the point at which the weight remains will The general theory of weighing is, to give the weight of the body. This instruplace the substance whose weight is re- ment is well known, being commonly used quired in one scale, and to add weights to in families, and in some trades. Its printhe opposite scale until the balance beam ciple of action is the same as the lever, that is in equilibrio. But in weighing bodies is to say, the weight multiplied into its that have but little weight, there are many distance from the fulcrum, is equal to the circumstances to be attended to, or the power multiplied into its distance. weight cannot be accurately estimated. There are many other modifications of The weights themselves must not be touched the lever adapted to weighing, as the Dawith the fingers, for the heat that would nish balance, Brady's balance, and others, be communicated, might be sufficient to to which we cannot at present refer; all cause light currents of air that would de- these, however, act upon the same prinrange the balance, even if no impurity were ciple, and the reader may easily acquaint communicated. These currents of air must himself fully with the action of this beautibe carefully guarded against, and it is there- ful though simple machine, by taking all fore desirable to remove the weights by the opportunities which present themselves means of a small pair of nippers. It was of applying the law we have explained. once asserted that the principle called caloric, or heat, had weight, because a flask of water weighs more when the liquid is cold, than when it is hot; but this does not arise from any influence that caloric If a convincing and familiar proof of the has upon weight, but because a current of extensive application of the metals to the air is produced when the temperature is common purposes of life were required, raised, which ceases when the water is cold. we need only refer to the case of many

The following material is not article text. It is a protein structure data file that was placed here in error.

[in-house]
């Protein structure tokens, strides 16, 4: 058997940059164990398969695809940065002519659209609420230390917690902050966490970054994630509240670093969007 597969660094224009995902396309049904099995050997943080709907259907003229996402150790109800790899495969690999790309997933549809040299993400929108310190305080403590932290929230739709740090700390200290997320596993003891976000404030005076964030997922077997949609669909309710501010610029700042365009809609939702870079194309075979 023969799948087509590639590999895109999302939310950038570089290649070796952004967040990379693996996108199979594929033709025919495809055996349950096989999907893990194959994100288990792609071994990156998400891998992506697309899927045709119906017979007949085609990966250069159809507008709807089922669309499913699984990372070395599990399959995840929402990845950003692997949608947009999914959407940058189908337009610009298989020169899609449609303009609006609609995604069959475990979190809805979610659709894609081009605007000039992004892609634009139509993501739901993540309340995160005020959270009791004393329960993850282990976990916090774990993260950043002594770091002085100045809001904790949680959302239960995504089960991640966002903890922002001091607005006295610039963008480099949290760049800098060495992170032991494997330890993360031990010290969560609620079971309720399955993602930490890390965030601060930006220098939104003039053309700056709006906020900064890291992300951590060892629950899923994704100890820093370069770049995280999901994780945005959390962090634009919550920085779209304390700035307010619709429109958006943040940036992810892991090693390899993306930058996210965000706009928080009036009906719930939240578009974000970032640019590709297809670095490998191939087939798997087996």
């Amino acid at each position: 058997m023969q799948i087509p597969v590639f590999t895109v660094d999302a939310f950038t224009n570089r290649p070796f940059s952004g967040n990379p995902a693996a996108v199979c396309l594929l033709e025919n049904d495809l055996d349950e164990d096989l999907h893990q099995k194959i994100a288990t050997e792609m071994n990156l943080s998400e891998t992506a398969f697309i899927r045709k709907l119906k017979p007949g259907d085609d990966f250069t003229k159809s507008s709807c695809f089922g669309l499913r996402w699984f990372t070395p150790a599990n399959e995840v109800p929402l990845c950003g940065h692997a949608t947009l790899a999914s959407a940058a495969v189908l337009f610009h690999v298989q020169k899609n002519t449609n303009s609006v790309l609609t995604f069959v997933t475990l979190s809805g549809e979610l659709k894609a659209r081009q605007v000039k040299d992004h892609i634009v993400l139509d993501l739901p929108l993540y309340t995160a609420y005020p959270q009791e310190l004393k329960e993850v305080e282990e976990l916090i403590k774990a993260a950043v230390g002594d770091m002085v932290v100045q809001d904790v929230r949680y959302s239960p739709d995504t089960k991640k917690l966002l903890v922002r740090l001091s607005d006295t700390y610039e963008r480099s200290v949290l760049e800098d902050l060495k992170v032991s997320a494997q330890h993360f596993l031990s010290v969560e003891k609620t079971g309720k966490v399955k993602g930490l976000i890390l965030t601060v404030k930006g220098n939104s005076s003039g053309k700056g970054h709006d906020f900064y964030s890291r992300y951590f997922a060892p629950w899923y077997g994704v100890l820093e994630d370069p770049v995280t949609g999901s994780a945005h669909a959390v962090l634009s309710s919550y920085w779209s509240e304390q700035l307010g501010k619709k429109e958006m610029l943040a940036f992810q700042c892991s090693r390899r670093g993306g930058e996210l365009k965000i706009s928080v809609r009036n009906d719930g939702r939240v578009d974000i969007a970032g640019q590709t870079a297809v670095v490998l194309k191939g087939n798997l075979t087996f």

It is often advantageous in delicate che a common cottager, who could not carry on mical experiments, requiring the art of his daily concerns and occupations without weighing, to be able to construct your own the assistance of several of the metals. small weights; and this may at any time He could not, for instance, make his larger be done. Take a length of silver or plati- purchases, nor pay his rent, without silver, num wire, the latter is preferable, weighing, gold, and copper. Without iron, he could for instance, one grain. By carefully mea- neither dig, nor plough, nor reap; and, with suring the length, it is easy to determine respect to his habitation, there is scarcely a the proportionate lengths required to pro- part of the structure itself, or of the furniduce any given weight less than a grain. ture contained in it, which is not held toSupposing that a weight one-hundredth of gether, to a greater or less extent, by means